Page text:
National risk regimes in Norway, Sweden and Iceland

Document type

Publication date

  • 2015

Series/Report no

  • Notat;12-2015


  • Forbruksforskningsinstituttet SIFO, OsloMet

Page Number

  • 66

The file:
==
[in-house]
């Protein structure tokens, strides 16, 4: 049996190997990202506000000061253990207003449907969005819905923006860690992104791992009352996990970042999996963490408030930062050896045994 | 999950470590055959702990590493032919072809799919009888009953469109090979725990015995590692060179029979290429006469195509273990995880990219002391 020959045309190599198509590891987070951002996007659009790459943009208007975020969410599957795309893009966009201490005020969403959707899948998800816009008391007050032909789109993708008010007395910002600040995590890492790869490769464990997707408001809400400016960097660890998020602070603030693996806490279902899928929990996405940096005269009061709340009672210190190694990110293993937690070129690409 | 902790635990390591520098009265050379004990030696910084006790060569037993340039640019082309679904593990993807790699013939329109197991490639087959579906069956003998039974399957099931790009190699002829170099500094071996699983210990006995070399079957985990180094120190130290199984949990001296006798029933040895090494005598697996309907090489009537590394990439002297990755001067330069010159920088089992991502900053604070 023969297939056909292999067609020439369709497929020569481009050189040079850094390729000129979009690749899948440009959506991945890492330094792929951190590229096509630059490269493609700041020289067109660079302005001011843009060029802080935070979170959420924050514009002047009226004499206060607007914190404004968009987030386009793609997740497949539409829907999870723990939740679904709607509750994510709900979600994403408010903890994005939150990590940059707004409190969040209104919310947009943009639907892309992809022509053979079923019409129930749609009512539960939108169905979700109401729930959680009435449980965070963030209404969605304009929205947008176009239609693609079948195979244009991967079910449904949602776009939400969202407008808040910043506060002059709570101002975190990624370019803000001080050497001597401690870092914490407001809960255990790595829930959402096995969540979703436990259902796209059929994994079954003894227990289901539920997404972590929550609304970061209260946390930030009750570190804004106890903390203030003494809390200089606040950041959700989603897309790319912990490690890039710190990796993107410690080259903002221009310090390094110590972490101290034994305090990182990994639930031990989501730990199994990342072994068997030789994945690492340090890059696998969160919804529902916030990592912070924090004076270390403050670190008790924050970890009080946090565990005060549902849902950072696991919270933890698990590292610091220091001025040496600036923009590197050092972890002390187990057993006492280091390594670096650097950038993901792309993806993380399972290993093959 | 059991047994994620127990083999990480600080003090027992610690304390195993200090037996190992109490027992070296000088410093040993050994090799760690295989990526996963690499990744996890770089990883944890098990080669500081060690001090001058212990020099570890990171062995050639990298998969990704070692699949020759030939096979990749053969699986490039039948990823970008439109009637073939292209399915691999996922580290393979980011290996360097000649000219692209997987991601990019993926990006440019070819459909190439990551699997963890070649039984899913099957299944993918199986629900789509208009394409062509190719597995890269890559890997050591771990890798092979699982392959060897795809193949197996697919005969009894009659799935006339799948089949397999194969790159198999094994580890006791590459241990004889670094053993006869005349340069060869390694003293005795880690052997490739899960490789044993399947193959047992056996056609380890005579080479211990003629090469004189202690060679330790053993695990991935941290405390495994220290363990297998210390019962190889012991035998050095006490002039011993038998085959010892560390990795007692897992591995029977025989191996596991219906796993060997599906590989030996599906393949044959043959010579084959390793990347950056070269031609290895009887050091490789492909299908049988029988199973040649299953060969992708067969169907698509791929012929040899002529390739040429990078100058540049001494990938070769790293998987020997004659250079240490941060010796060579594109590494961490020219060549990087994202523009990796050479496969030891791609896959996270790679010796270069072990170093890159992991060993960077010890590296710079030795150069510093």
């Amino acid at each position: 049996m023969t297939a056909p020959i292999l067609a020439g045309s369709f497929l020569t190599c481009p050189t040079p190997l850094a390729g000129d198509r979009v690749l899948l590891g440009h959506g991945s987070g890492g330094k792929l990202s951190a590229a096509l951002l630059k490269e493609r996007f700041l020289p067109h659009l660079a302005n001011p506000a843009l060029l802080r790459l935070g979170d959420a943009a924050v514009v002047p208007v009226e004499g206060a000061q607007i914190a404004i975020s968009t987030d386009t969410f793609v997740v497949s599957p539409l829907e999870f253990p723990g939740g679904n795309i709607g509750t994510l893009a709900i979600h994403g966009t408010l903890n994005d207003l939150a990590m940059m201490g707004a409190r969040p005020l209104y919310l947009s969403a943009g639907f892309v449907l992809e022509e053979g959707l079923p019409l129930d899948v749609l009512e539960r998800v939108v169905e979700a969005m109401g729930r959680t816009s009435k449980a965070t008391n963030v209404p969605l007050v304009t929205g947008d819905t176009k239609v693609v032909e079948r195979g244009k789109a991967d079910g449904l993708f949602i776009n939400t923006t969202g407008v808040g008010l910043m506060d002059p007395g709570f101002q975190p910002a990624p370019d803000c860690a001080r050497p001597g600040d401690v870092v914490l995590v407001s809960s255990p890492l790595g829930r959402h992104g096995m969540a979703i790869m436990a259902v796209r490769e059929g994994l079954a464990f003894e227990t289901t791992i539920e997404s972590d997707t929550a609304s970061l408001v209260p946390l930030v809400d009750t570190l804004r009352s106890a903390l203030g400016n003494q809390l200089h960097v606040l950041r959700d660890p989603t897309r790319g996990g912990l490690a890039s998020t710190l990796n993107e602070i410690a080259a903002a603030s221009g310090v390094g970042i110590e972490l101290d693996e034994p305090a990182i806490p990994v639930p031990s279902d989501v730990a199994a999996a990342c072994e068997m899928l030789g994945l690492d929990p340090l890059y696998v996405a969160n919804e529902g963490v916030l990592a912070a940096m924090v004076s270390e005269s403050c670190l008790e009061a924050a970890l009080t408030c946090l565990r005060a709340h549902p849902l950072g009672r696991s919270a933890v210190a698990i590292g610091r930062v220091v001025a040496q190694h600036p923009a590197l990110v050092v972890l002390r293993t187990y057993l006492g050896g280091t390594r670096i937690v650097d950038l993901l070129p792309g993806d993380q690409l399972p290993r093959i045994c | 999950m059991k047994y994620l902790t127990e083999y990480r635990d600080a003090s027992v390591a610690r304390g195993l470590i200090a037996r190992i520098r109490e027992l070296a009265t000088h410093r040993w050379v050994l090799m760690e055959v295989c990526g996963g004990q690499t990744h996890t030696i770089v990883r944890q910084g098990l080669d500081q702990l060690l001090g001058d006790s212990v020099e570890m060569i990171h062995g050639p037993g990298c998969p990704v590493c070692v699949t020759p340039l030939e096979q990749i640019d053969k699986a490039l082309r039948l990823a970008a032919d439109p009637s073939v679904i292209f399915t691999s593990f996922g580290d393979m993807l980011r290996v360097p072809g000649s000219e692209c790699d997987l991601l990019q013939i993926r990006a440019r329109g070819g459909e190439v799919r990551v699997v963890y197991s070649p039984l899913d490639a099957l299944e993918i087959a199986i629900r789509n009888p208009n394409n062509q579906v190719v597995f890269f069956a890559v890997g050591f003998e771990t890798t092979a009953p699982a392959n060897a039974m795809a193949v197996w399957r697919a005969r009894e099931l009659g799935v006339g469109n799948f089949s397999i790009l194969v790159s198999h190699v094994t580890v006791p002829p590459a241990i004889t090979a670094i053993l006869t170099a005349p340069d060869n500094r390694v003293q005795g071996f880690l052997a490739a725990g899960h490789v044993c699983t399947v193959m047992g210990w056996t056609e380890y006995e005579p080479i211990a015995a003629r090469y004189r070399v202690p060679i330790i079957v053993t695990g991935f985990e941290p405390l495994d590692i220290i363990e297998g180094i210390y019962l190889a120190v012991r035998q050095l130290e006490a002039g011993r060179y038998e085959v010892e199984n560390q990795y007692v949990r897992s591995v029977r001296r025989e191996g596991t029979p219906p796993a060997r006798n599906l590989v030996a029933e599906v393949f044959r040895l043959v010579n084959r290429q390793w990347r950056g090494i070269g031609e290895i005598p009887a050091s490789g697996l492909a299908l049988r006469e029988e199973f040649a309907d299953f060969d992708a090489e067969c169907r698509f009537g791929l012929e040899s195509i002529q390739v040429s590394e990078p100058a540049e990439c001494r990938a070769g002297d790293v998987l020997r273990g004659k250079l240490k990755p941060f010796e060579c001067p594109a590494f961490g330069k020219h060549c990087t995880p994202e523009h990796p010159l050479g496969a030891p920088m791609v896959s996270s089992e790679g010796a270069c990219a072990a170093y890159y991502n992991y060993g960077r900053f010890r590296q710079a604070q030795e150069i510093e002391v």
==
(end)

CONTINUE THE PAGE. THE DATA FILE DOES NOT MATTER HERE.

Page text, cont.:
• This position paper is a deliverable from the first work package, WP 1 National risk regimes: The role of citizens, of the HomeRisk-project. The main aim of work package 1 is to identify the expectations and responsibilities of citizens in national risk plans in the three participating countries Norway, Sweden and Iceland. The basis for this report is the three National reports on this matter from the main partner in each country; SIFO (Norway), Mid Sweden University (Sweden) and University of Iceland (Iceland). The three reports are presented as individual chapters in this report. First, we briefly describe the three national risk regimes in these countries, and then we present and discuss how actors such as households, citizens and consumers are understood in them. Based on these reports, we find that the three countries have much in common. First of all, that there actually are a number of plans and laws in place. Further, that all three national governments have built up and sustain national and regional capabilities in case of emergencies. Within the scope of the HomeRisk-project, we have studied three kinds of actors: households, citizens and consumers. We note that households are hardly mentioned in any of the national plans or laws. It is citizens or the general public that it is referred to. With regard to consumers, we note that the general public only is referred to in this role, when it comes to ICT fallouts. This in contrast to electricity fallouts, where it appears that the general public is framed as citizens, rather than as consumers. There are of course differences between the countries as well, one of them is that there is more of an implicit expectation that Norwegian public authorities will step in if crises occur. In Sweden, The Law on Protection against Accidents (‘Lag om skydd mot olyckor’), specifies that (only) for individuals who are not able to handle an event, then the public authorities are obliged to help. Whereas in Iceland, the implicit expectation is that households should be (must be) able to handle crisis on their own.